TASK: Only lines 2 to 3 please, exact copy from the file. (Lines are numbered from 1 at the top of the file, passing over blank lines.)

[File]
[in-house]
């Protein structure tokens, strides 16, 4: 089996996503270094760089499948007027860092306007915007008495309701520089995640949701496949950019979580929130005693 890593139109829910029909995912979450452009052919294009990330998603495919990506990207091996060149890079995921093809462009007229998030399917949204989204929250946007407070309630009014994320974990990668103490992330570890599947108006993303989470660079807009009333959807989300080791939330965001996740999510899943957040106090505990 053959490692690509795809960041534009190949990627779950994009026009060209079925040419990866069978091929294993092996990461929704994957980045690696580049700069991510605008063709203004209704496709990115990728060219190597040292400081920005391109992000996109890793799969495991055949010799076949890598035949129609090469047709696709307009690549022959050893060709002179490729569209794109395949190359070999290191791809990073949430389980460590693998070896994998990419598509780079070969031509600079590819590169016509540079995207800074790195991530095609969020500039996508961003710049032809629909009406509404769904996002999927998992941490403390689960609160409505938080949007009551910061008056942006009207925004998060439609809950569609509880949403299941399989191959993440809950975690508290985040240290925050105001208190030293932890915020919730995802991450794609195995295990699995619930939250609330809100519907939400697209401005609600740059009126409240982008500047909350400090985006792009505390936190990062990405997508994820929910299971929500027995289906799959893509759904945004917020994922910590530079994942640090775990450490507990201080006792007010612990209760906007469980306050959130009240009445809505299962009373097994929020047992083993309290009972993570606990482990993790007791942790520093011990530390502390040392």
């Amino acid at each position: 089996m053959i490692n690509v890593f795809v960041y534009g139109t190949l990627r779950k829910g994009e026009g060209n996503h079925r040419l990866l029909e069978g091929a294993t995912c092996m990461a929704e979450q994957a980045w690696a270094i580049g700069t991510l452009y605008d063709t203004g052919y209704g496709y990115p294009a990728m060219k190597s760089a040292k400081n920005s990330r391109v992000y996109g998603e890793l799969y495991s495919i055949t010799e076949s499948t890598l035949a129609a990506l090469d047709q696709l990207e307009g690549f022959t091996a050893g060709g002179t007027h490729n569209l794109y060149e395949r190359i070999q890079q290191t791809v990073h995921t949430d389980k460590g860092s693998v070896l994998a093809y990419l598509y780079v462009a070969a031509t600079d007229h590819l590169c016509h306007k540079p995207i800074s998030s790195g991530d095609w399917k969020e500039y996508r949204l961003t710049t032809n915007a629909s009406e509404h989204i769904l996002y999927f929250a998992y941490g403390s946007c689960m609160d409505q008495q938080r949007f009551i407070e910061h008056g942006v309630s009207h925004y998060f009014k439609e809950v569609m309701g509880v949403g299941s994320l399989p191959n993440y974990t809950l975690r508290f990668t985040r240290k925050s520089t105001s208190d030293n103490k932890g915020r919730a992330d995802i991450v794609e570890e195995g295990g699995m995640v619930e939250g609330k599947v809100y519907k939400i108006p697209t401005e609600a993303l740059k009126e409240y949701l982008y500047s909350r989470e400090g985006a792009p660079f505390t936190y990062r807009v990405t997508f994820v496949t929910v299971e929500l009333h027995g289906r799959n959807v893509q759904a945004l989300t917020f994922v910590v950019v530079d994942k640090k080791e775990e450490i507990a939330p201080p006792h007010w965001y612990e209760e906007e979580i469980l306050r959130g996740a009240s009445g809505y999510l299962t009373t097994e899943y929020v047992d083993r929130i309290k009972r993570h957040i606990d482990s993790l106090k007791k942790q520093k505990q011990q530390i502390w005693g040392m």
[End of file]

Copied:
């Protein structure tokens, strides 16, 4: 089996996503270094760089499948007027860092306007915007008495309701520089995640949701496949950019979580929130005693 890593139109829910029909995912979450452009052919294009990330998603495919990506990207091996060149890079995921093809462009007229998030399917949204989204929250946007407070309630009014994320974990990668103490992330570890599947108006993303989470660079807009009333959807989300080791939330965001996740999510899943957040106090505990 053959490692690509795809960041534009190949990627779950994009026009060209079925040419990866069978091929294993092996990461929704994957980045690696580049700069991510605008063709203004209704496709990115990728060219190597040292400081920005391109992000996109890793799969495991055949010799076949890598035949129609090469047709696709307009690549022959050893060709002179490729569209794109395949190359070999290191791809990073949430389980460590693998070896994998990419598509780079070969031509600079590819590169016509540079995207800074790195991530095609969020500039996508961003710049032809629909009406509404769904996002999927998992941490403390689960609160409505938080949007009551910061008056942006009207925004998060439609809950569609509880949403299941399989191959993440809950975690508290985040240290925050105001208190030293932890915020919730995802991450794609195995295990699995619930939250609330809100519907939400697209401005609600740059009126409240982008500047909350400090985006792009505390936190990062990405997508994820929910299971929500027995289906799959893509759904945004917020994922910590530079994942640090775990450490507990201080006792007010612990209760906007469980306050959130009240009445809505299962009373097994929020047992083993309290009972993570606990482990993790007791942790520093011990530390502390040392």
């Amino acid at each position: 089996m053959i490692n690509v890593f795809v960041y534009g139109t190949l990627r779950k829910g994009e026009g060209n996503h079925r040419l990866l029909e069978g091929a294993t995912c092996m990461a929704e979450q994957a980045w690696a270094i580049g700069t991510l452009y605008d063709t203004g052919y209704g496709y990115p294009a990728m060219k190597s760089a040292k400081n920005s990330r391109v992000y996109g998603e890793l799969y495991s495919i055949t010799e076949s499948t890598l035949a129609a990506l090469d047709q696709l990207e307009g690549f022959t091996a050893g060709g002179t007027h490729n569209l794109y060149e395949r190359i070999q890079q290191t791809v990073h995921t949430d389980k460590g860092s693998v070896l994998a093809y990419l598509y780079v462009a070969a031509t600079d007229h590819l590169c016509h306007k540079p995207i800074s998030s790195g991530d095609w399917k969020e500039y996508r949204l961003t710049t032809n915007a629909s009406e509404h989204i769904l996002y999927f929250a998992y941490g403390s946007c689960m609160d409505q008495q938080r949007f009551i407070e910061h008056g942006v309630s009207h925004y998060f009014k439609e809950v569609m309701g509880v949403g299941s994320l399989p191959n993440y974990t809950l975690r508290f990668t985040r240290k925050s520089t105001s208190d030293n103490k932890g915020r919730a992330d995802i991450v794609e570890e195995g295990g699995m995640v619930e939250g609330k599947v809100y519907k939400i108006p697209t401005e609600a993303l740059k009126e409240y949701l982008y500047s909350r989470e400090g985006a792009p660079f505390t936190y990062r807009v990405t997508f994820v496949t929910v299971e929500l009333h027995g289906r799959n959807v893509q759904a945004l989300t917020f994922v910590v950019v530079d994942k640090k080791e775990e450490i507990a939330p201080p006792h007010w965001y612990e209760e906007e979580i469980l306050r959130g996740a009240s009445g809505y999510l299962t009373t097994e899943y929020v047992d083993r929130i309290k009972r993570h957040i606990d482990s993790l106090k007791k942790q520093k505990q011990q530390i502390w005693g040392m």